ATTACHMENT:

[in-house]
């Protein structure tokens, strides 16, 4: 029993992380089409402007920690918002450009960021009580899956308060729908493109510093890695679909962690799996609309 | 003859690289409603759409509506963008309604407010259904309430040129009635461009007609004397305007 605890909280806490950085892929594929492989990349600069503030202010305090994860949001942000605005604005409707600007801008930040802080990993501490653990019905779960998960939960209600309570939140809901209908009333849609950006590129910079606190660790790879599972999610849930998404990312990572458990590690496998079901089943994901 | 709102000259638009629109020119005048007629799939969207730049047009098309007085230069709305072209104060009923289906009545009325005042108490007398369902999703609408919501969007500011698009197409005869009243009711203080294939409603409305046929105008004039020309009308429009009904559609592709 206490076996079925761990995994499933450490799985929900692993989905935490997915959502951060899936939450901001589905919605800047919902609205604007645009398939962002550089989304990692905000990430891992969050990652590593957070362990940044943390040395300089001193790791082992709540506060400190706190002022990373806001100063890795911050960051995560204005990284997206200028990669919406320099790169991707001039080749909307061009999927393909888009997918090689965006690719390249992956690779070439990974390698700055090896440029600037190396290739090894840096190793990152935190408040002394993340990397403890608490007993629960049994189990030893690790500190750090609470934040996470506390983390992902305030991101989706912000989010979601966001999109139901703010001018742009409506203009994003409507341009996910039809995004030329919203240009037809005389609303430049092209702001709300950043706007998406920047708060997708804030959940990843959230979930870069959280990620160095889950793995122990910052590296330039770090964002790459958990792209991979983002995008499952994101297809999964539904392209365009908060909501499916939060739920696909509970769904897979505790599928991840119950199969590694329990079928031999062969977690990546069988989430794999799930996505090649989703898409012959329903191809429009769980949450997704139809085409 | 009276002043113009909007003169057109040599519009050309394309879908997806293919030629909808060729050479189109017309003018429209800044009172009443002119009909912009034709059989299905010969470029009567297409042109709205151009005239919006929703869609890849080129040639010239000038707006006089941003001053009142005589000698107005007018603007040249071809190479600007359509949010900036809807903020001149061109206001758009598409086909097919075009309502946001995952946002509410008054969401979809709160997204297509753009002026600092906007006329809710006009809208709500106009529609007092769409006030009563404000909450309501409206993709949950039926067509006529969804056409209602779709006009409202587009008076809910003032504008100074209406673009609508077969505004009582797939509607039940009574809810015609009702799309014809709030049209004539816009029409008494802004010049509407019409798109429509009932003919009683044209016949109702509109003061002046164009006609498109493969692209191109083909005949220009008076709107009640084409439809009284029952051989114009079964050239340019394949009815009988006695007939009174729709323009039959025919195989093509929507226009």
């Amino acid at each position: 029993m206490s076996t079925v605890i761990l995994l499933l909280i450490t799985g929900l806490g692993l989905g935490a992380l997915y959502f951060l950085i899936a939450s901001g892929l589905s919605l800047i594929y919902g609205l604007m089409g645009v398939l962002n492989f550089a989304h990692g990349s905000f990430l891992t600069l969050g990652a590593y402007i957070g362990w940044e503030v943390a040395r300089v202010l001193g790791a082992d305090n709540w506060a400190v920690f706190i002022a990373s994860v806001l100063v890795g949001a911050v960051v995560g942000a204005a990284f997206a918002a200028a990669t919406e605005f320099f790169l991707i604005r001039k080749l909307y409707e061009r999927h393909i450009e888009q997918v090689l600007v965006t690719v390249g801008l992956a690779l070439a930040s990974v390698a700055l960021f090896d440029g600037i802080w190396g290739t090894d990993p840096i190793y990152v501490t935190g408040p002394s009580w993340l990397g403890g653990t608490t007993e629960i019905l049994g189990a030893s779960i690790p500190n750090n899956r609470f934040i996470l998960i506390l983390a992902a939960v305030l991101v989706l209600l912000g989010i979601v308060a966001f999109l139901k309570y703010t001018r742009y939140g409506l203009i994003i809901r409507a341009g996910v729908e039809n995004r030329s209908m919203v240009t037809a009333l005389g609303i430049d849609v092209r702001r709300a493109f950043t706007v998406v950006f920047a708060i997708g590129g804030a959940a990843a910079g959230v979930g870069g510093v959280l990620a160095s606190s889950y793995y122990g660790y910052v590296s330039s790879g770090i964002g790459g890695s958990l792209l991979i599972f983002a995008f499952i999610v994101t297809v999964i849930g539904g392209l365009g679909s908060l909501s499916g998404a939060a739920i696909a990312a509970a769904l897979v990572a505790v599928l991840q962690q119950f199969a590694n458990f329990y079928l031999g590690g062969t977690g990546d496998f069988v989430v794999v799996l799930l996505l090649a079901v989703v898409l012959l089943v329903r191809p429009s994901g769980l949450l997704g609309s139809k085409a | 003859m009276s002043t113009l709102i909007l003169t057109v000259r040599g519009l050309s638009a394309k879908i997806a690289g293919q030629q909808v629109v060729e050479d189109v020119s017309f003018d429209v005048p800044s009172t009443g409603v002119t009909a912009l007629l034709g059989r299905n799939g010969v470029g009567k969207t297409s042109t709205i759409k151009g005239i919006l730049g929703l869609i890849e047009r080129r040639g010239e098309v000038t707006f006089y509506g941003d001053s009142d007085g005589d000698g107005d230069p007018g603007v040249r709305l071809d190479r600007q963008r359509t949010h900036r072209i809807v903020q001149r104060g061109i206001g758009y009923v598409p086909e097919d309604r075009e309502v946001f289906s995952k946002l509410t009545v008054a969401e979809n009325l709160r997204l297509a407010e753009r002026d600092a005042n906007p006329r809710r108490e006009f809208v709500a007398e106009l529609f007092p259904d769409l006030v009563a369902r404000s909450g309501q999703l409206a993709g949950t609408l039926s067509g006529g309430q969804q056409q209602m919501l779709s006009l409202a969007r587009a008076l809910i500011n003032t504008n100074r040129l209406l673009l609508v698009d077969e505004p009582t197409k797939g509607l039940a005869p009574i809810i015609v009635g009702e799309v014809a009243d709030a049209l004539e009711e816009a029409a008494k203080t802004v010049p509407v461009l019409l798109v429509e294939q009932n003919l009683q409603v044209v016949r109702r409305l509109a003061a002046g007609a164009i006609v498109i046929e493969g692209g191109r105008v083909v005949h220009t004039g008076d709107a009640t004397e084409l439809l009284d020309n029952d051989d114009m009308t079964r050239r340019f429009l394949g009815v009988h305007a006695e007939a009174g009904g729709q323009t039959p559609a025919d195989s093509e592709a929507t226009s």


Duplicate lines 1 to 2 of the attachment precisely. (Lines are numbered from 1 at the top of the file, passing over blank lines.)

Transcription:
[in-house]
């Protein structure tokens, strides 16, 4: 029993992380089409402007920690918002450009960021009580899956308060729908493109510093890695679909962690799996609309 | 003859690289409603759409509506963008309604407010259904309430040129009635461009007609004397305007 605890909280806490950085892929594929492989990349600069503030202010305090994860949001942000605005604005409707600007801008930040802080990993501490653990019905779960998960939960209600309570939140809901209908009333849609950006590129910079606190660790790879599972999610849930998404990312990572458990590690496998079901089943994901 | 709102000259638009629109020119005048007629799939969207730049047009098309007085230069709305072209104060009923289906009545009325005042108490007398369902999703609408919501969007500011698009197409005869009243009711203080294939409603409305046929105008004039020309009308429009009904559609592709 206490076996079925761990995994499933450490799985929900692993989905935490997915959502951060899936939450901001589905919605800047919902609205604007645009398939962002550089989304990692905000990430891992969050990652590593957070362990940044943390040395300089001193790791082992709540506060400190706190002022990373806001100063890795911050960051995560204005990284997206200028990669919406320099790169991707001039080749909307061009999927393909888009997918090689965006690719390249992956690779070439990974390698700055090896440029600037190396290739090894840096190793990152935190408040002394993340990397403890608490007993629960049994189990030893690790500190750090609470934040996470506390983390992902305030991101989706912000989010979601966001999109139901703010001018742009409506203009994003409507341009996910039809995004030329919203240009037809005389609303430049092209702001709300950043706007998406920047708060997708804030959940990843959230979930870069959280990620160095889950793995122990910052590296330039770090964002790459958990792209991979983002995008499952994101297809999964539904392209365009908060909501499916939060739920696909509970769904897979505790599928991840119950199969590694329990079928031999062969977690990546069988989430794999799930996505090649989703898409012959329903191809429009769980949450997704139809085409 | 009276002043113009909007003169057109040599519009050309394309879908997806293919030629909808060729050479189109017309003018429209800044009172009443002119009909912009034709059989299905010969470029009567297409042109709205151009005239919006929703869609890849080129040639010239000038707006006089941003001053009142005589000698107005007018603007040249071809190479600007359509949010900036809807903020001149061109206001758009598409086909097919075009309502946001995952946002509410008054969401979809709160997204297509753009002026600092906007006329809710006009809208709500106009529609007092769409006030009563404000909450309501409206993709949950039926067509006529969804056409209602779709006009409202587009008076809910003032504008100074209406673009609508077969505004009582797939509607039940009574809810015609009702799309014809709030049209004539816009029409008494802004010049509407019409798109429509009932003919009683044209016949109702509109003061002046164009006609498109493969692209191109083909005949220009008076709107009640084409439809009284029952051989114009079964050239340019394949009815009988006695007939009174729709323009039959025919195989093509929507226009």